The Child Labor Amendment was submitted to the states for ratification in June 1924. Arizona’s legislature ratified the Amendment in January 1925, making Arizona the second of twenty-eight states to do so. I can’t find the precise date of Arizona’s ratification, but AZ Secretary of State James Kerby certified the legislature’s ratification on January 29. Here’s that certification (now among the records of Congress):
Why the need for a constitutional amendment? In 1916, Congress passed the Keating-Owen Act, which flatly prohibited the interstate shipment of goods made by children under age fourteen and those between fourteen and sixteen who worked more than eight hours a day or forty hours a week. The Supreme Court ruled Keating-Owen unconstitutional in Hammer v. Dagenhart (1918)—there was nothing inherently troublesome about the goods, and “the production of articles, intended for interstate commerce, is a matter of local regulation.” So Congress instead imposed a ten-percent excise tax on persons or establishments employing children under the conditions mentioned in Keating-Owen (1919’s Child Labor Tax Law). The Taft Court struck down this legislative workaround in Bailey v. Drexel Furniture Co. (1922): “To give such magic to the word ‘tax’ would be to break down all constitutional limitations of the powers of Congress and completely wipe out the sovereignty of the states.”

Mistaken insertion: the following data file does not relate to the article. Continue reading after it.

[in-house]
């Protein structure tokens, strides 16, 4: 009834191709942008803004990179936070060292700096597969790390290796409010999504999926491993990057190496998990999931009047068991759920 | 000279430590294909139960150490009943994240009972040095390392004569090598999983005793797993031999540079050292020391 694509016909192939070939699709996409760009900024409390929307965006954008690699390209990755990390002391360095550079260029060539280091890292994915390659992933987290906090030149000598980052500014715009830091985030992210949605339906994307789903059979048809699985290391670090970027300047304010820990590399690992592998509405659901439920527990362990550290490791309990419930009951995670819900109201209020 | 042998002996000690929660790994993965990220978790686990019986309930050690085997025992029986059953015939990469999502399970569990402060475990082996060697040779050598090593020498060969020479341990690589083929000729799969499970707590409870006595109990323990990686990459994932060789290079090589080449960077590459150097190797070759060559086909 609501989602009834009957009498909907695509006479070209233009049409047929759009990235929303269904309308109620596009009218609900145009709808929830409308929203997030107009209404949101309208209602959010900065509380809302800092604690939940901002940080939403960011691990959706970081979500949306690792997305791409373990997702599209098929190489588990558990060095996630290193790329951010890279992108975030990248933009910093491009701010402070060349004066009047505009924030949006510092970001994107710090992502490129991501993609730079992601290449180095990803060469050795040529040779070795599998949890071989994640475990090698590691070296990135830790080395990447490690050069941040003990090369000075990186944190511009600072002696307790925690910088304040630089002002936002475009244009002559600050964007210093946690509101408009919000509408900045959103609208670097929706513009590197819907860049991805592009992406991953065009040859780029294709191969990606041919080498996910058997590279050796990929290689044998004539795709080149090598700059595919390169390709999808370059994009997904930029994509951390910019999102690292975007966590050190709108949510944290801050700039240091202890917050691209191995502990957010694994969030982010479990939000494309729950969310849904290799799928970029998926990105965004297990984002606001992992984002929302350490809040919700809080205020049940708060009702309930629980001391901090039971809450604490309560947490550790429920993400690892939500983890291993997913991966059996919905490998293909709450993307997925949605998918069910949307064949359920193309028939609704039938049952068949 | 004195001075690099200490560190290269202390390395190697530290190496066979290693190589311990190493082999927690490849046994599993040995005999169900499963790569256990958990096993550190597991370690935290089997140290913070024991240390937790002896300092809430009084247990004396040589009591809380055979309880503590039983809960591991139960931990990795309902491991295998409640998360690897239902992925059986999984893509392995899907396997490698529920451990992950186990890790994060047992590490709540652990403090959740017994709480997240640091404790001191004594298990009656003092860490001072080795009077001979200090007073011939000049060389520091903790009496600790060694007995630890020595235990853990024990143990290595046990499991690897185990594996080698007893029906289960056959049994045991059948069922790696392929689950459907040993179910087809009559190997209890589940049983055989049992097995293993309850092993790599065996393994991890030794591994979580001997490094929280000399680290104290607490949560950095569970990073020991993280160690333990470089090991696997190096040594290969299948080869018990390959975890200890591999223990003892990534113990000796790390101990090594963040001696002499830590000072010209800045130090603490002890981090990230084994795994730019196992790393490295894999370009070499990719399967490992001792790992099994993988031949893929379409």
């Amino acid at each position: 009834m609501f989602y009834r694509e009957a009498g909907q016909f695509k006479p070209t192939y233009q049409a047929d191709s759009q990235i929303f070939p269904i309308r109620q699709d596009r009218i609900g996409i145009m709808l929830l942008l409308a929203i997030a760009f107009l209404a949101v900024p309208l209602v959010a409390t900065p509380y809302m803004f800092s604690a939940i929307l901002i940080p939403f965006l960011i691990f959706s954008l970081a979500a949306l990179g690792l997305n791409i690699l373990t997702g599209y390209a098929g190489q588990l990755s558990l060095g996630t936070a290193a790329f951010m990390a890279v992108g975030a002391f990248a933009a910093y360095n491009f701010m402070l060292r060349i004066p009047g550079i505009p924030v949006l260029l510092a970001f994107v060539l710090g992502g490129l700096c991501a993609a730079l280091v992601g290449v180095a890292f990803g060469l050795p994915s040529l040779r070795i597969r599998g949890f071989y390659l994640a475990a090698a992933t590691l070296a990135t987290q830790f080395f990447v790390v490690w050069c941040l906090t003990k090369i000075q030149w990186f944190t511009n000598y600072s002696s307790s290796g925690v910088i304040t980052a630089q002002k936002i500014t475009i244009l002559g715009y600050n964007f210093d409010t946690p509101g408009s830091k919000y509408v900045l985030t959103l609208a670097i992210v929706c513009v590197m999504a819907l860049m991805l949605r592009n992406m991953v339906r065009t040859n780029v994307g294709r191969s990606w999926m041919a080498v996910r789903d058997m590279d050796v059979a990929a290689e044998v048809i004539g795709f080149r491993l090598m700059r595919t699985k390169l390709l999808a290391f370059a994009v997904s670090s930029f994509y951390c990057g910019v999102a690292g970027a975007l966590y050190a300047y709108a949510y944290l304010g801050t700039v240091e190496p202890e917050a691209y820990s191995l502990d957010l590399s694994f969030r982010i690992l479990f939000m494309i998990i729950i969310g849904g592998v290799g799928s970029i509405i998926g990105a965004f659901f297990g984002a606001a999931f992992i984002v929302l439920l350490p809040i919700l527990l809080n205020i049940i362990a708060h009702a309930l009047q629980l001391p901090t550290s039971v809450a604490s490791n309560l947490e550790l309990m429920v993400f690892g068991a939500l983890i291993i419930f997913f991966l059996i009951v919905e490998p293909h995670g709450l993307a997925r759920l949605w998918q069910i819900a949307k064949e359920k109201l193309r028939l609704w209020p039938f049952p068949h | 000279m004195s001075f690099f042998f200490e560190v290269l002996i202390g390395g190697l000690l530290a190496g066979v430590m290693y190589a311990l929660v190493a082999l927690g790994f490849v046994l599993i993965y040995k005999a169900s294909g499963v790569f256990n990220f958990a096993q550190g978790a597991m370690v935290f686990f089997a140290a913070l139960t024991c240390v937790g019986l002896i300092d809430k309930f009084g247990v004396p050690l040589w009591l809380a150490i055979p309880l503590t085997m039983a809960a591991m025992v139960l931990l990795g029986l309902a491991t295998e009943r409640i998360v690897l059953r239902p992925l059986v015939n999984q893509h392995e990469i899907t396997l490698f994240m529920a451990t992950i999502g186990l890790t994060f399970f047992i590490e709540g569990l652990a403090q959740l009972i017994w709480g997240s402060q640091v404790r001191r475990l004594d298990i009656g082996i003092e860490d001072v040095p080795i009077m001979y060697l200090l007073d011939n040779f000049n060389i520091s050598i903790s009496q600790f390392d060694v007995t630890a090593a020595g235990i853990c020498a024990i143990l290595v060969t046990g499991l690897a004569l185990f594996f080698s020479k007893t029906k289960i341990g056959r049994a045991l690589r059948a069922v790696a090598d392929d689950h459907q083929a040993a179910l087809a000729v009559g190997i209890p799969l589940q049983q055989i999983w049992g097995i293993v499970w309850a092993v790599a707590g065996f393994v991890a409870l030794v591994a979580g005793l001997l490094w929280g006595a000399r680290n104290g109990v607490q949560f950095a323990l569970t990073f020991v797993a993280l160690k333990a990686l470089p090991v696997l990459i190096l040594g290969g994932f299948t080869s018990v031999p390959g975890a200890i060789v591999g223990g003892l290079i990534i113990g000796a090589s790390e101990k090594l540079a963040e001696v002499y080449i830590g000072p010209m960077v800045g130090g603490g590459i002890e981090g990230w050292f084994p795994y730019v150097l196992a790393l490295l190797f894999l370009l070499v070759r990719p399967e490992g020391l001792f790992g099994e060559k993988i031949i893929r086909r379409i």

With the Court unwilling to allow Congress to regulate the means of producing goods intended for interstate commerce, the only remaining hope for a national solution to the problem was a constitutional amendment expressly empowering Congress to regulate child labor. Such an amendment was adopted by the House on April 26, 1924 and the Senate on June 2 of that year. The Amendment’s text read as follows:
Section 1. The Congress shall have power to limit, regulate, and prohibit the labor of persons under eighteen years of age.
Section 2. The power of the several States is unimpaired by this article except that the operation of State laws shall be suspended to the extent necessary to give effect to legislation enacted by the Congress.
Widespread acceptance of the Twenty-Seventh Amendment‘s legitimacy (though some scholars style it the “purported” or “so-called” Twenty-Seventh Amendment) has apparently established that dormant amendments with an insufficient number of state ratifications can be reawakened generations later without re-proposal by Congress. Despite major theoretical problems with this view, most famously summarized in the Prohibition-Era case of Dillon v. Gloss (1921), the Child Labor Amendment would become the Twenty-Eighth Amendment to the Constitution if only ten more state legislatures could be persuaded to ratify it. The proslavery Corwin Amendment is also still pending, for that matter.